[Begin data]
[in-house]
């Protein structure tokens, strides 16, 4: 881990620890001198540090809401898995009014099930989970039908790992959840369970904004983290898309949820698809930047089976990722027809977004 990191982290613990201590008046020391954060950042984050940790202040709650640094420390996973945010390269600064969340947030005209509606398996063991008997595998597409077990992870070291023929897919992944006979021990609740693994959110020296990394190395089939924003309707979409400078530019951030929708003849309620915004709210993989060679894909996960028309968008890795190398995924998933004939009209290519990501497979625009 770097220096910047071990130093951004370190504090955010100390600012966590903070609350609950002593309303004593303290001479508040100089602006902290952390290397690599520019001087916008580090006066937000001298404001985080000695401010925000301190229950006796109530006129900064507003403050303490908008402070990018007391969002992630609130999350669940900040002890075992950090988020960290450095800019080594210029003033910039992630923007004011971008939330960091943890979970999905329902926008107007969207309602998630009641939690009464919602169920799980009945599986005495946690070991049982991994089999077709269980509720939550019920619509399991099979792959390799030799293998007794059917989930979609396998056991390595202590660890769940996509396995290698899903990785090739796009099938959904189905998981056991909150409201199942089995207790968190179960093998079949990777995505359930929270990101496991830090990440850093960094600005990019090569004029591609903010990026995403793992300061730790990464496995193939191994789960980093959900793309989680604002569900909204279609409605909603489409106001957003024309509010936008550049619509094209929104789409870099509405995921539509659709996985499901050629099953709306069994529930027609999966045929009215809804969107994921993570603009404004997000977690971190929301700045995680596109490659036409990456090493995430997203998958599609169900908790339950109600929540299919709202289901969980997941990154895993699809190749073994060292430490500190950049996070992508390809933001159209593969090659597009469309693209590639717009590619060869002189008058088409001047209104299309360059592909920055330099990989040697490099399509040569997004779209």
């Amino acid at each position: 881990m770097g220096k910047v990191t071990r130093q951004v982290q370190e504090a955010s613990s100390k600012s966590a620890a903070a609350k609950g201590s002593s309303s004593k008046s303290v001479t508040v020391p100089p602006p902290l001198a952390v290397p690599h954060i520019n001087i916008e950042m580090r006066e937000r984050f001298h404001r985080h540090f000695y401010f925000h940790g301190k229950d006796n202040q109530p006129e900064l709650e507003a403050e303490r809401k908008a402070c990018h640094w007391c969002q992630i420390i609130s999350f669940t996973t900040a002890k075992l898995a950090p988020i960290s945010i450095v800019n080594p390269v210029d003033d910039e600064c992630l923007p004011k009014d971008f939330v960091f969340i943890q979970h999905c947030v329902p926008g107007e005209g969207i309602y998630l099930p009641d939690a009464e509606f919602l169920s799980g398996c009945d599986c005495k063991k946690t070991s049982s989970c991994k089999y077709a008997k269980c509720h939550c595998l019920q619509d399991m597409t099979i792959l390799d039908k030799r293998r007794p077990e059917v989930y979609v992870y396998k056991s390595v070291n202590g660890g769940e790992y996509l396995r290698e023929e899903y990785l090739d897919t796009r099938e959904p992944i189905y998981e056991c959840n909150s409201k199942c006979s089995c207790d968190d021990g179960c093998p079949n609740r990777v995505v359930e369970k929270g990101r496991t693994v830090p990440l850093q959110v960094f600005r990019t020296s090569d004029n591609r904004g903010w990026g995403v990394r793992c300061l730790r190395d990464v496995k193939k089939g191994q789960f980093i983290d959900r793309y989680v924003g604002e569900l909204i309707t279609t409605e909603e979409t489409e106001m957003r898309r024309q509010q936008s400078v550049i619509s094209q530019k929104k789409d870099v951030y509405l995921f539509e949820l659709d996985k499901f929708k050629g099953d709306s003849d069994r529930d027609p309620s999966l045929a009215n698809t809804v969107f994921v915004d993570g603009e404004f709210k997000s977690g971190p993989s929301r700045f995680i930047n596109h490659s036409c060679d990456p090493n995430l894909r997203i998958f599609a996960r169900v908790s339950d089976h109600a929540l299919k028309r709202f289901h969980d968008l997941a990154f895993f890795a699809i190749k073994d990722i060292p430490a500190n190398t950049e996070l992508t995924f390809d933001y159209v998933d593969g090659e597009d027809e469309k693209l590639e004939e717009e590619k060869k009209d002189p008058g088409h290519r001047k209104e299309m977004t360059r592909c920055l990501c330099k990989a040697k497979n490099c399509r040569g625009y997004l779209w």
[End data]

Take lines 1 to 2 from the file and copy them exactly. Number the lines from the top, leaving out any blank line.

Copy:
[in-house]
């Protein structure tokens, strides 16, 4: 881990620890001198540090809401898995009014099930989970039908790992959840369970904004983290898309949820698809930047089976990722027809977004 990191982290613990201590008046020391954060950042984050940790202040709650640094420390996973945010390269600064969340947030005209509606398996063991008997595998597409077990992870070291023929897919992944006979021990609740693994959110020296990394190395089939924003309707979409400078530019951030929708003849309620915004709210993989060679894909996960028309968008890795190398995924998933004939009209290519990501497979625009 770097220096910047071990130093951004370190504090955010100390600012966590903070609350609950002593309303004593303290001479508040100089602006902290952390290397690599520019001087916008580090006066937000001298404001985080000695401010925000301190229950006796109530006129900064507003403050303490908008402070990018007391969002992630609130999350669940900040002890075992950090988020960290450095800019080594210029003033910039992630923007004011971008939330960091943890979970999905329902926008107007969207309602998630009641939690009464919602169920799980009945599986005495946690070991049982991994089999077709269980509720939550019920619509399991099979792959390799030799293998007794059917989930979609396998056991390595202590660890769940996509396995290698899903990785090739796009099938959904189905998981056991909150409201199942089995207790968190179960093998079949990777995505359930929270990101496991830090990440850093960094600005990019090569004029591609903010990026995403793992300061730790990464496995193939191994789960980093959900793309989680604002569900909204279609409605909603489409106001957003024309509010936008550049619509094209929104789409870099509405995921539509659709996985499901050629099953709306069994529930027609999966045929009215809804969107994921993570603009404004997000977690971190929301700045995680596109490659036409990456090493995430997203998958599609169900908790339950109600929540299919709202289901969980997941990154895993699809190749073994060292430490500190950049996070992508390809933001159209593969090659597009469309693209590639717009590619060869002189008058088409001047209104299309360059592909920055330099990989040697490099399509040569997004779209």